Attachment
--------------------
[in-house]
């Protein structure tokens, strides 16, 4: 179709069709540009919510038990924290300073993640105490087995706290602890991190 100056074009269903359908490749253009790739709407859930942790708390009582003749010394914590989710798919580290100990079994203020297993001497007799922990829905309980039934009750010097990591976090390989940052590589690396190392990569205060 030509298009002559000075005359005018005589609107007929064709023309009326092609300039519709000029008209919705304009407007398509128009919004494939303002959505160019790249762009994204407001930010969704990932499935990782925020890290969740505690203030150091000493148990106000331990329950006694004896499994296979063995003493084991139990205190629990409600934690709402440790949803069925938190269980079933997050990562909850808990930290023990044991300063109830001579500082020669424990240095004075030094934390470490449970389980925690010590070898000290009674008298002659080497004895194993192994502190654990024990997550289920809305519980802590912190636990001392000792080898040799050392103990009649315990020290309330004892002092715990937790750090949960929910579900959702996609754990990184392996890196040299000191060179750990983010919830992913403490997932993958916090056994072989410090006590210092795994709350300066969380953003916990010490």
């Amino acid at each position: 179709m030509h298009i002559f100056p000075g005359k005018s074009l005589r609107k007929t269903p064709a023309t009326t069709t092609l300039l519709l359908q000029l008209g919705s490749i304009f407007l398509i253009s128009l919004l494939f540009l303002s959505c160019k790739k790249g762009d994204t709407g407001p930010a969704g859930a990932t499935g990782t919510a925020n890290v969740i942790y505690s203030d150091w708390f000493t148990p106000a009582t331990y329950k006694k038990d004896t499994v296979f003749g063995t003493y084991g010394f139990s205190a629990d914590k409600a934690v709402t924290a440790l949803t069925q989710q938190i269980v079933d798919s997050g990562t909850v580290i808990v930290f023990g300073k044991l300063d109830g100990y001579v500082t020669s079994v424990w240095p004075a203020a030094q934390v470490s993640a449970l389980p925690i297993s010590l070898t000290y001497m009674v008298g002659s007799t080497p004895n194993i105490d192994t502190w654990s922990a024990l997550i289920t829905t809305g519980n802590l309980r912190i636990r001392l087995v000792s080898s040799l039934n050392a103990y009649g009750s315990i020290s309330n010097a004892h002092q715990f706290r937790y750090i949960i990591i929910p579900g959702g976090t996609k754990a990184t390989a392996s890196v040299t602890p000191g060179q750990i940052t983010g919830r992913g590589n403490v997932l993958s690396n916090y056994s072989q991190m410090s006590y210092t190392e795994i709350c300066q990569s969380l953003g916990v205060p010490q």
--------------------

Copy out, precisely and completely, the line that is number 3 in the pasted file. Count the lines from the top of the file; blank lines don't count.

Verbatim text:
């Amino acid at each position: 179709m030509h298009i002559f100056p000075g005359k005018s074009l005589r609107k007929t269903p064709a023309t009326t069709t092609l300039l519709l359908q000029l008209g919705s490749i304009f407007l398509i253009s128009l919004l494939f540009l303002s959505c160019k790739k790249g762009d994204t709407g407001p930010a969704g859930a990932t499935g990782t919510a925020n890290v969740i942790y505690s203030d150091w708390f000493t148990p106000a009582t331990y329950k006694k038990d004896t499994v296979f003749g063995t003493y084991g010394f139990s205190a629990d914590k409600a934690v709402t924290a440790l949803t069925q989710q938190i269980v079933d798919s997050g990562t909850v580290i808990v930290f023990g300073k044991l300063d109830g100990y001579v500082t020669s079994v424990w240095p004075a203020a030094q934390v470490s993640a449970l389980p925690i297993s010590l070898t000290y001497m009674v008298g002659s007799t080497p004895n194993i105490d192994t502190w654990s922990a024990l997550i289920t829905t809305g519980n802590l309980r912190i636990r001392l087995v000792s080898s040799l039934n050392a103990y009649g009750s315990i020290s309330n010097a004892h002092q715990f706290r937790y750090i949960i990591i929910p579900g959702g976090t996609k754990a990184t390989a392996s890196v040299t602890p000191g060179q750990i940052t983010g919830r992913g590589n403490v997932l993958s690396n916090y056994s072989q991190m410090s006590y210092t190392e795994i709350c300066q990569s969380l953003g916990v205060p010490q």